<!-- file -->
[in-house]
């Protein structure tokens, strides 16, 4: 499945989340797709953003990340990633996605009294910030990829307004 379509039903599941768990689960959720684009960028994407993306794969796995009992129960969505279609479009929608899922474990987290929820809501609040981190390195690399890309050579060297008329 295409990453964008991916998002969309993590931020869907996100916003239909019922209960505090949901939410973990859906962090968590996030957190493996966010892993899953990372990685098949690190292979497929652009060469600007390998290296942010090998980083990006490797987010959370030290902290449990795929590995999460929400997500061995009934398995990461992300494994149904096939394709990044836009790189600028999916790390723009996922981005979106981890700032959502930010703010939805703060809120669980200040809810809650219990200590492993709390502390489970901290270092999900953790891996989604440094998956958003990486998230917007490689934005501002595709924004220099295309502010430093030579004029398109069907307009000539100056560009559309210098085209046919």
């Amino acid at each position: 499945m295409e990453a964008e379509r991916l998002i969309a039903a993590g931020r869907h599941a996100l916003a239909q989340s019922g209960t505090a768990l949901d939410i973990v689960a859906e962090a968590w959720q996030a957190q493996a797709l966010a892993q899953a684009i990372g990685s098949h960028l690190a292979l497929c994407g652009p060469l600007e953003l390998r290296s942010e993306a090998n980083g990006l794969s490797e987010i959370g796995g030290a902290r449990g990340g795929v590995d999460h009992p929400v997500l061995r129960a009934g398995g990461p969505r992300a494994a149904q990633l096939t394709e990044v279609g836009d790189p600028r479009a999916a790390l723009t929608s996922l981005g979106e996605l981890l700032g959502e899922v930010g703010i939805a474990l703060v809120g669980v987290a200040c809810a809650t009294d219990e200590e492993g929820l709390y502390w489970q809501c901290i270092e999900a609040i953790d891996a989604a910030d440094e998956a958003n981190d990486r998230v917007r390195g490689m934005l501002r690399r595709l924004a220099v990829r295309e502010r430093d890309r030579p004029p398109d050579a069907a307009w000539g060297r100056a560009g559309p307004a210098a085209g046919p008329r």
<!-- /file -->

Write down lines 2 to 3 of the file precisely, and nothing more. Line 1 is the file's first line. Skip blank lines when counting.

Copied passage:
């Protein structure tokens, strides 16, 4: 499945989340797709953003990340990633996605009294910030990829307004 379509039903599941768990689960959720684009960028994407993306794969796995009992129960969505279609479009929608899922474990987290929820809501609040981190390195690399890309050579060297008329 295409990453964008991916998002969309993590931020869907996100916003239909019922209960505090949901939410973990859906962090968590996030957190493996966010892993899953990372990685098949690190292979497929652009060469600007390998290296942010090998980083990006490797987010959370030290902290449990795929590995999460929400997500061995009934398995990461992300494994149904096939394709990044836009790189600028999916790390723009996922981005979106981890700032959502930010703010939805703060809120669980200040809810809650219990200590492993709390502390489970901290270092999900953790891996989604440094998956958003990486998230917007490689934005501002595709924004220099295309502010430093030579004029398109069907307009000539100056560009559309210098085209046919």
């Amino acid at each position: 499945m295409e990453a964008e379509r991916l998002i969309a039903a993590g931020r869907h599941a996100l916003a239909q989340s019922g209960t505090a768990l949901d939410i973990v689960a859906e962090a968590w959720q996030a957190q493996a797709l966010a892993q899953a684009i990372g990685s098949h960028l690190a292979l497929c994407g652009p060469l600007e953003l390998r290296s942010e993306a090998n980083g990006l794969s490797e987010i959370g796995g030290a902290r449990g990340g795929v590995d999460h009992p929400v997500l061995r129960a009934g398995g990461p969505r992300a494994a149904q990633l096939t394709e990044v279609g836009d790189p600028r479009a999916a790390l723009t929608s996922l981005g979106e996605l981890l700032g959502e899922v930010g703010i939805a474990l703060v809120g669980v987290a200040c809810a809650t009294d219990e200590e492993g929820l709390y502390w489970q809501c901290i270092e999900a609040i953790d891996a989604a910030d440094e998956a958003n981190d990486r998230v917007r390195g490689m934005l501002r690399r595709l924004a220099v990829r295309e502010r430093d890309r030579p004029p398109d050579a069907a307009w000539g060297r100056a560009g559309p307004a210098a085209g046919p008329r």